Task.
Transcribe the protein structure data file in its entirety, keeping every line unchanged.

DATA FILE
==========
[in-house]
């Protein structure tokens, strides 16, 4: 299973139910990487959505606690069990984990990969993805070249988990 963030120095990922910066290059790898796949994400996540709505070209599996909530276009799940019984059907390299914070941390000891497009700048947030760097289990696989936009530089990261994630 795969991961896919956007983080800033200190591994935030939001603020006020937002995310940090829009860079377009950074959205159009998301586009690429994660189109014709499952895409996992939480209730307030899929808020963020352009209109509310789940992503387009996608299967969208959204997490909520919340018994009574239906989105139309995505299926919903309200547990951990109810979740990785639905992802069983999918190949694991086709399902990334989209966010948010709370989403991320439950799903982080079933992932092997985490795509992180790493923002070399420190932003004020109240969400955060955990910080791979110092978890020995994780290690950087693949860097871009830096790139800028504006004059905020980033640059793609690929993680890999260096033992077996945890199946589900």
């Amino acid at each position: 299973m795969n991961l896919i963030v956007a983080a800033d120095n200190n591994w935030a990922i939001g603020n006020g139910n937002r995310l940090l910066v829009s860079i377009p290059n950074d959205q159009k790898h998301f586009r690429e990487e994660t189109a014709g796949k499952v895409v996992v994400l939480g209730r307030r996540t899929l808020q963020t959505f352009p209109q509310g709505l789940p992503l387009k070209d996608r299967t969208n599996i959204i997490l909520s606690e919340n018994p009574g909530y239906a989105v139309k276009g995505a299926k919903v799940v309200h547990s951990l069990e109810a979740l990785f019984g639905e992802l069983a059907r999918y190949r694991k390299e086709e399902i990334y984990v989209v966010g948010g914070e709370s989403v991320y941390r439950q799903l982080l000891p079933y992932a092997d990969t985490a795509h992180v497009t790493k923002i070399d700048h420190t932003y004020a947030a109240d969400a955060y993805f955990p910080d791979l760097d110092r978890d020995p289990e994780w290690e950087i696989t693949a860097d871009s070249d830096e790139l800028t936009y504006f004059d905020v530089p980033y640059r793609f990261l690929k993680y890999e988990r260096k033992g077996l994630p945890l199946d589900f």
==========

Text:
[in-house]
């Protein structure tokens, strides 16, 4: 299973139910990487959505606690069990984990990969993805070249988990 963030120095990922910066290059790898796949994400996540709505070209599996909530276009799940019984059907390299914070941390000891497009700048947030760097289990696989936009530089990261994630 795969991961896919956007983080800033200190591994935030939001603020006020937002995310940090829009860079377009950074959205159009998301586009690429994660189109014709499952895409996992939480209730307030899929808020963020352009209109509310789940992503387009996608299967969208959204997490909520919340018994009574239906989105139309995505299926919903309200547990951990109810979740990785639905992802069983999918190949694991086709399902990334989209966010948010709370989403991320439950799903982080079933992932092997985490795509992180790493923002070399420190932003004020109240969400955060955990910080791979110092978890020995994780290690950087693949860097871009830096790139800028504006004059905020980033640059793609690929993680890999260096033992077996945890199946589900």
């Amino acid at each position: 299973m795969n991961l896919i963030v956007a983080a800033d120095n200190n591994w935030a990922i939001g603020n006020g139910n937002r995310l940090l910066v829009s860079i377009p290059n950074d959205q159009k790898h998301f586009r690429e990487e994660t189109a014709g796949k499952v895409v996992v994400l939480g209730r307030r996540t899929l808020q963020t959505f352009p209109q509310g709505l789940p992503l387009k070209d996608r299967t969208n599996i959204i997490l909520s606690e919340n018994p009574g909530y239906a989105v139309k276009g995505a299926k919903v799940v309200h547990s951990l069990e109810a979740l990785f019984g639905e992802l069983a059907r999918y190949r694991k390299e086709e399902i990334y984990v989209v966010g948010g914070e709370s989403v991320y941390r439950q799903l982080l000891p079933y992932a092997d990969t985490a795509h992180v497009t790493k923002i070399d700048h420190t932003y004020a947030a109240d969400a955060y993805f955990p910080d791979l760097d110092r978890d020995p289990e994780w290690e950087i696989t693949a860097d871009s070249d830096e790139l800028t936009y504006f004059d905020v530089p980033y640059r793609f990261l690929k993680y890999e988990r260096k033992g077996l994630p945890l199946d589900f």